Understanding the non-Markovian mechanisms underlying the revivals of quantum entanglement in the presence of classical environments is central in the theory of quantum information. Tentative interpretations have been given by either the role of the environment as a control device or the concept of hidden entanglement. We address this issue from an information-theoretic point of view. To this aim, we consider a paradigmatic tripartite system, already realized in the laboratory, made of two independent qubits and a random classical field locally interacting with one qubit alone. We study the dynamical relationship between the two-qubit entanglement and the genuine tripartite correlations of the overall system, finding that collapse and revivals of entanglement correspond, respectively, to the rise and fall of the overall tripartite correlations. Interestingly, entanglement dark periods can enable plateaux of nonzero tripartite correlations. We then explain this behavior in terms of information flows among the different parties of the system. Besides showcasing the phenomenon of the freezing of overall correlations, our results provide insights on the origin of retrieval of entanglement within a hybrid quantum-classical system.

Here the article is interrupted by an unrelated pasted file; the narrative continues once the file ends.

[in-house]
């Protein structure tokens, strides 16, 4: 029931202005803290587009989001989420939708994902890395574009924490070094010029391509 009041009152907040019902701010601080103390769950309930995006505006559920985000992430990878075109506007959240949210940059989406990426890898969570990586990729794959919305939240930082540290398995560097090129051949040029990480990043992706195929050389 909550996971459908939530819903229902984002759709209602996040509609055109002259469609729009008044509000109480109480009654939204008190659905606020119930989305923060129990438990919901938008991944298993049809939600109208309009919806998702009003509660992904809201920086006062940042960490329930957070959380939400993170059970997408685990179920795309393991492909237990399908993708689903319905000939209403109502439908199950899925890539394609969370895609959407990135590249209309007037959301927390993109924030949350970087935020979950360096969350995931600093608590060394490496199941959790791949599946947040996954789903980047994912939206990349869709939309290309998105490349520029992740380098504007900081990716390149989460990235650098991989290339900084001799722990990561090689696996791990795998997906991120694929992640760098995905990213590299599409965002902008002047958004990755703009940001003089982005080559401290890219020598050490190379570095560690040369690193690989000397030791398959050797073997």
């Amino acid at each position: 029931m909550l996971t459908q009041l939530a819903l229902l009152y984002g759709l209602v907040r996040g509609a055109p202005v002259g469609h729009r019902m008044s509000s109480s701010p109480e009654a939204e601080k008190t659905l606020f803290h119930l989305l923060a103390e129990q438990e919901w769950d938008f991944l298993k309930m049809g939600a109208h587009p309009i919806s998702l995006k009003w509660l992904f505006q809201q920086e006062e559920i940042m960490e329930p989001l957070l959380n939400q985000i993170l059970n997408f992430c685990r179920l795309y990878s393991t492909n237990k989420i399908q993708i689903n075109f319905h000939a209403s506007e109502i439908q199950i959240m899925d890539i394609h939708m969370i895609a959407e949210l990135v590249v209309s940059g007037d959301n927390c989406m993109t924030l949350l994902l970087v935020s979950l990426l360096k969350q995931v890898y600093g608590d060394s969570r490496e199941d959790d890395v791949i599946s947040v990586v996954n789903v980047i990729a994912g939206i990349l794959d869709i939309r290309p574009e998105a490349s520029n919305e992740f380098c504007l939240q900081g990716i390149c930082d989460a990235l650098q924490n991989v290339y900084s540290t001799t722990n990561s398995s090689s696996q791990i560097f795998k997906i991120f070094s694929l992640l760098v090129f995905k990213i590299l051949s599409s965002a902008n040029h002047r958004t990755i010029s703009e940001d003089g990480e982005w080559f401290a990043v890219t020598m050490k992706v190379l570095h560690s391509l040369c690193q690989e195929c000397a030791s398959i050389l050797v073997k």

|Numero di pagine||8|
|Rivista||PHYSICAL REVIEW A|
|Stato di pubblicazione||Published - 2015|
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